Magnesium and Silicon

Traces of SiO and SiS gases can be found even at temperatures of 3000 to 4000 K. Near 2000 K the dominant gaseous species are Mg, SiO, SiS, and Si. At very high pressures SiH4 (silane) gas is also important. Condensation of these elements begins with the formation of solid forsterite, Mg2SiO4, near 1400 K, followed at most pressures by the formation of enstatite, MgSiO3, at only slightly lower temperatures. The major reactions are SiS + H2O SiO + h2s Si + H2O SiO + h2 SiO + Mg2SiO4(s)+ H2O...

P0 AP Pp0 Ap

Then K AP Ap (dP d p)p0, (V.121) where the constant K is the proportionality constant between AP and Ap. The position of a volume element of the medium before encountering the sound wave is x, and the displacement caused by the sound wave arriving at time t is X(x,t), so that the new position is x + X(x, t). A neighboring volume element, originally at x + Ax, will be displaced by the sound wave to a new position, x + Ax + X(x + Ax, t), at the same instant. The...

Visible and Infrared Radiative Transfer

The transmission, absorption, emission, and scattering behavior of light constitute the area of study called radiative transfer theory. Our purpose here shall be to draw together in a qualitative way the main ideas and phenomena subsumed under this name as they relate to planetary atmospheres. First, in the simplest case, we consider a gas interacting with light of a frequency far removed from the resonant frequencies of the gas, such as visible or infrared radiation in helium. The interaction...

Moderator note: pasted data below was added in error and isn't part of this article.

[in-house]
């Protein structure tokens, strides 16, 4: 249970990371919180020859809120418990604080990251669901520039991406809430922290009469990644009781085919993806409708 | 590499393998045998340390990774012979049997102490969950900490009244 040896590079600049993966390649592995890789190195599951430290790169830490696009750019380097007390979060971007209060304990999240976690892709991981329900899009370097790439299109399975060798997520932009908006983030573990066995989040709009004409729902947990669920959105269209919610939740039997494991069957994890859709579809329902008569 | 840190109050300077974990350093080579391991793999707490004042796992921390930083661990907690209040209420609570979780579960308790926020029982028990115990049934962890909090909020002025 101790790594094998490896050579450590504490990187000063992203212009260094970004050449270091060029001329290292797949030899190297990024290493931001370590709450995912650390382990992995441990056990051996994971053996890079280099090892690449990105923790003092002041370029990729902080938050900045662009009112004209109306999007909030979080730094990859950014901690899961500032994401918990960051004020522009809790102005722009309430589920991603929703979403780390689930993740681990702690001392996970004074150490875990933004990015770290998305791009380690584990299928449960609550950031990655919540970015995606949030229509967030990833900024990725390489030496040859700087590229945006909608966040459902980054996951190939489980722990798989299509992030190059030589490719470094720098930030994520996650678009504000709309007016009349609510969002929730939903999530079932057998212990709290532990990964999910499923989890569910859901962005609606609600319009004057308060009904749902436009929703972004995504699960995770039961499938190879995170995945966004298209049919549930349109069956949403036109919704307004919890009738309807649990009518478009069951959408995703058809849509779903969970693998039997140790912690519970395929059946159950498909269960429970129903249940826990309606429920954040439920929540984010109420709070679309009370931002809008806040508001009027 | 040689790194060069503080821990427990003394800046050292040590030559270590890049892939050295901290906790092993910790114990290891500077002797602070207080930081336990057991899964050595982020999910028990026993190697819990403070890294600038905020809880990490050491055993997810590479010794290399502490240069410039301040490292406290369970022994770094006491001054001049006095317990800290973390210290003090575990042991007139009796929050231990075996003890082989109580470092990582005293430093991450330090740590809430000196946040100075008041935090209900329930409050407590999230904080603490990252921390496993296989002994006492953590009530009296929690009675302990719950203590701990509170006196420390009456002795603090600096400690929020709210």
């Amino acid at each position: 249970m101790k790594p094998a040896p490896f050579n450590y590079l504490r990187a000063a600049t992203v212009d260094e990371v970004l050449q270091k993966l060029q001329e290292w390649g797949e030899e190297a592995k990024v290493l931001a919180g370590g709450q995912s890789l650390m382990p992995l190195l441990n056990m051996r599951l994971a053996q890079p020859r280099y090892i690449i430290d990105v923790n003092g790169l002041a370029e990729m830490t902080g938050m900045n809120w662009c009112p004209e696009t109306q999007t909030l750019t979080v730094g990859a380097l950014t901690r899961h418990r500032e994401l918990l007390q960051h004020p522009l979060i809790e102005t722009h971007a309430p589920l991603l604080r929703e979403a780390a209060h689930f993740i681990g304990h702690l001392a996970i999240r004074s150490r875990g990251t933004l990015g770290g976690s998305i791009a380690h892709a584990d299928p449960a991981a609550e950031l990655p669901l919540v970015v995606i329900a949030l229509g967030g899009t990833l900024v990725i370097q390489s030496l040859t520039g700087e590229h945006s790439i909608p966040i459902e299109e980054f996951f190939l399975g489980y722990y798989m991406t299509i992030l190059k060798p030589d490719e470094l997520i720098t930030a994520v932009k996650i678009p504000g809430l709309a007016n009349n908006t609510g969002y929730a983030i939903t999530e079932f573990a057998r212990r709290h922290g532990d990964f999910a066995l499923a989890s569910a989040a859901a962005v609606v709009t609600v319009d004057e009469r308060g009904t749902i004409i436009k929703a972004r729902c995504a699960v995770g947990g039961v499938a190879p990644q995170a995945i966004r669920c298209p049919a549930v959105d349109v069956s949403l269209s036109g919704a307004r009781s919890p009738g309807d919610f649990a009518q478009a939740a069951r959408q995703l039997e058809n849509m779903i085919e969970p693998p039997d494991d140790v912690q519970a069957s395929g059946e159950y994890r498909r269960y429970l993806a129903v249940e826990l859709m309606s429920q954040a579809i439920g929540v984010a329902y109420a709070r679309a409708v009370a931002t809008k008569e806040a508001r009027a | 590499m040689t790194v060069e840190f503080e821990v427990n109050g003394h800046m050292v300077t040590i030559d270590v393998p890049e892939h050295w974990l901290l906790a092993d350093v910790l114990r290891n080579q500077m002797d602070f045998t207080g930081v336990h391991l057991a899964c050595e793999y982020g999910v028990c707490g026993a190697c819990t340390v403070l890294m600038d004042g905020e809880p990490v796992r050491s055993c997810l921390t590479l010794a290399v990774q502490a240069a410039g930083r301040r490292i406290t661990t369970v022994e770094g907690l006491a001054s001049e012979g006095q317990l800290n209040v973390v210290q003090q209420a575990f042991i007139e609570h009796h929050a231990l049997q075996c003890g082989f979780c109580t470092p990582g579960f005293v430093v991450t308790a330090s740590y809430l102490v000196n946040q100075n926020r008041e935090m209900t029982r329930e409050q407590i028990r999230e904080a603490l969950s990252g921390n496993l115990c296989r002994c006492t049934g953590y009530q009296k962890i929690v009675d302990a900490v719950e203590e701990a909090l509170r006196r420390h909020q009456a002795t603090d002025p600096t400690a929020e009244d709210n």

The Major Planets

The outer Solar System presents an astoundingly diverse panorama. The four giant planets subdivide naturally into two classes, Jovian and Uranian. The Jovian planets, Jupiter and Saturn, which are not very far from the composition of the Sun or of other Population I stars, together have more than 100 times the combined masses of the terrestrial planets. The Uranian planets, Uranus and Neptune, are far denser than solar material and present strong but ambiguous evidence regarding large-scale...

O3

Temperature Dependence Stars Fusion

Where Xq is the mass fraction of carbon and the other symbols are as before. Note the dependence of the reaction rate on the 20.3 power of the temperature. This enormously strong dependence of rate on temperature means that the CC process will be negligible in rate compared with the pp rate at T6 15, but strongly dominant at T6 20. For Pop I stars, in which the carbon atomic abundance is about 10-3 of the hydrogen abundance, the two processes produce comparable amounts of energy for stars near...